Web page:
Trustee Jim Vogt and I attended the 2014 Association of Community College Trustees (ACCT) Leadership Conference in Chicago October 20-22. Prior to the conference, I attended my first national Advisory Board meeting of the Higher Education Research and Development Institute (HERDI) to which I was recently appointed. The opportunity to serve as a member of this Advisory Board is one of the most rewarding professional development experiences I have had since becoming a college president. During those two days, I worked with 20 other presidents to advise vendors seeking to develop products for the community college sector.

A recent article in the Community College Journal reports that the newly signed Workforce Innovation and Opportunity Act (WIOA) puts a deeper emphasis on earning postsecondary credentials  across various job training and higher education programs including a focus on helping adult basic education students transition to postsecondary education. For community colleges, that means occupational education and adult basic education programs working better together. As a result of this new federal legislation we will see more focus on job-driven training activities. Senator Enzi played an important role in the 11 year Workforce Investment Act reauthorization process.

On November 5 I traveled to Gillette to meet with Senator Enzi and Higher Learning Commission President Dr. Barbara Gellman-Danley to discuss the implications of the Work Force Innovation and Opportunity Act.

The community college presidents in conjunction with Wyoming Community College Commission Executive Director Jim Rose have been discussing our legislative strategy for the upcoming legislative session. We are seeking legislation to recalibrate the enrollment growth portion of our variable funding every four years and endowment challenge funding.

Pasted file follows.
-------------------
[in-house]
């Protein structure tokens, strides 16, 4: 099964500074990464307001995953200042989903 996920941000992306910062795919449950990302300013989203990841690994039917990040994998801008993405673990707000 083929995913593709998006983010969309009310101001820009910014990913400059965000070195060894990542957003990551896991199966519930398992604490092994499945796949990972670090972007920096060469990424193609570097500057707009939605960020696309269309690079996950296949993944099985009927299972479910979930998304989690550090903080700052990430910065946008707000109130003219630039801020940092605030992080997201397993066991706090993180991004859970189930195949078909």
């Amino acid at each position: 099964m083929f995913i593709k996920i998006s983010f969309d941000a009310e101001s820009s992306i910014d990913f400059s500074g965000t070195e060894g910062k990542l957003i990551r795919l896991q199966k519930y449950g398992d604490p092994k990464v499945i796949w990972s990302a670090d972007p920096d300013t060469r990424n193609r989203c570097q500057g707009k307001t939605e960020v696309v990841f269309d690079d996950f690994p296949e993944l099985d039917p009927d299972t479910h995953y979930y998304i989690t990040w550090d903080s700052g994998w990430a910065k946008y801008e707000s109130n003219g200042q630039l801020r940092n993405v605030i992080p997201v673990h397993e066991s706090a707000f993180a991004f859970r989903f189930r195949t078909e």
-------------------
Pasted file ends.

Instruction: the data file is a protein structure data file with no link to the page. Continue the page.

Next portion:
The Wyoming Community College Commission will meet by conference call on November 20 to discuss tuition rates for next year and the potential of tuition incentives for continuous enrollment.

In conjunction with the Powell Economic Partnership Board meeting this month, Ady Voltedge and the Wyoming Business Council held a discussion for Powell’s business retention and expansion initiative focused on workforce development. The discussion centered on Northwest College as an asset, specifically the Center for Training and Development in meeting immediate workforce training needs in the community.

In addition to attending both Forward Cody and Powell Economic Partnership board meetings, I met with several community leaders and business owners in Powell and Cody in regard to concerns as well as potential partnerships. On October 15 I was Darian Dudrick’s guest on the Big Horn Radio Network’s Speak Your Piece program where I discussed student success, concurrent enrollment and the importance of meeting area workforce needs. I continue to prioritize attending community events and being visible and approachable in the community. I find that Blair’s Market is one of my best venues for informal interaction with community members.

As you know under my annual performance goal of organizational effectiveness, one of my priorities is to develop a policy framework. I have hired a consultant who will be working with our campus this year to assist us with this process.

Vice President for Administrative Services finalists were on campus for interviews the last two weeks. I expect to make a decision later this week. I appreciate all of the time and dedication the search committee has put into this search.

I attended the NWC Alumni Board meeting on Saturday, October 25, followed by a reception at the Nelson House. In my report to the Board, I discussed the importance of student success and our focus on improving our retention and graduation rates. I am always inspired by the strong ties our alumni have to NWC and Board members’ desire to help current students.